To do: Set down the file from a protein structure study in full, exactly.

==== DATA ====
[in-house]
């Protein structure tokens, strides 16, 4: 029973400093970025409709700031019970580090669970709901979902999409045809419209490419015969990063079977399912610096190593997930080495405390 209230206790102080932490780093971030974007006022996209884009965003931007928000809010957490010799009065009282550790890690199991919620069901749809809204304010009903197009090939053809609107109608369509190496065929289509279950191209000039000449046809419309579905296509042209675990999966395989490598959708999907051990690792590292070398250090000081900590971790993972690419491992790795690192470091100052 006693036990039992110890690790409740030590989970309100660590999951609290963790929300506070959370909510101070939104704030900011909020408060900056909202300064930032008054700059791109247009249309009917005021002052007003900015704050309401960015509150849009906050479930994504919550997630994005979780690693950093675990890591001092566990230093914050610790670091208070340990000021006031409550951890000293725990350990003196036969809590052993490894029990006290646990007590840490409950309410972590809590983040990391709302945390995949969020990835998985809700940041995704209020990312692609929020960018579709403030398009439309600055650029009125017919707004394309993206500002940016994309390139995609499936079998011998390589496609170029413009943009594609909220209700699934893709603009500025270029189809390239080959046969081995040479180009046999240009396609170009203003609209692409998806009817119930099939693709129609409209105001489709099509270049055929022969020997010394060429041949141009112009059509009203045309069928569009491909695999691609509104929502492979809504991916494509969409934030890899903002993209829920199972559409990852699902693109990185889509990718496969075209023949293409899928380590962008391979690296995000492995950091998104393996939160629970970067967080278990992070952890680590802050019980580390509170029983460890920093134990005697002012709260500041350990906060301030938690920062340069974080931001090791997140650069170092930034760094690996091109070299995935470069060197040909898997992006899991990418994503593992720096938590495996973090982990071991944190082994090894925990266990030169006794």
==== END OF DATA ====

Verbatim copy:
[in-house]
């Protein structure tokens, strides 16, 4: 029973400093970025409709700031019970580090669970709901979902999409045809419209490419015969990063079977399912610096190593997930080495405390 209230206790102080932490780093971030974007006022996209884009965003931007928000809010957490010799009065009282550790890690199991919620069901749809809204304010009903197009090939053809609107109608369509190496065929289509279950191209000039000449046809419309579905296509042209675990999966395989490598959708999907051990690792590292070398250090000081900590971790993972690419491992790795690192470091100052 006693036990039992110890690790409740030590989970309100660590999951609290963790929300506070959370909510101070939104704030900011909020408060900056909202300064930032008054700059791109247009249309009917005021002052007003900015704050309401960015509150849009906050479930994504919550997630994005979780690693950093675990890591001092566990230093914050610790670091208070340990000021006031409550951890000293725990350990003196036969809590052993490894029990006290646990007590840490409950309410972590809590983040990391709302945390995949969020990835998985809700940041995704209020990312692609929020960018579709403030398009439309600055650029009125017919707004394309993206500002940016994309390139995609499936079998011998390589496609170029413009943009594609909220209700699934893709603009500025270029189809390239080959046969081995040479180009046999240009396609170009203003609209692409998806009817119930099939693709129609409209105001489709099509270049055929022969020997010394060429041949141009112009059509009203045309069928569009491909695999691609509104929502492979809504991916494509969409934030890899903002993209829920199972559409990852699902693109990185889509990718496969075209023949293409899928380590962008391979690296995000492995950091998104393996939160629970970067967080278990992070952890680590802050019980580390509170029983460890920093134990005697002012709260500041350990906060301030938690920062340069974080931001090791997140650069170092930034760094690996091109070299995935470069060197040909898997992006899991990418994503593992720096938590495996973090982990071991944190082994090894925990266990030169006794």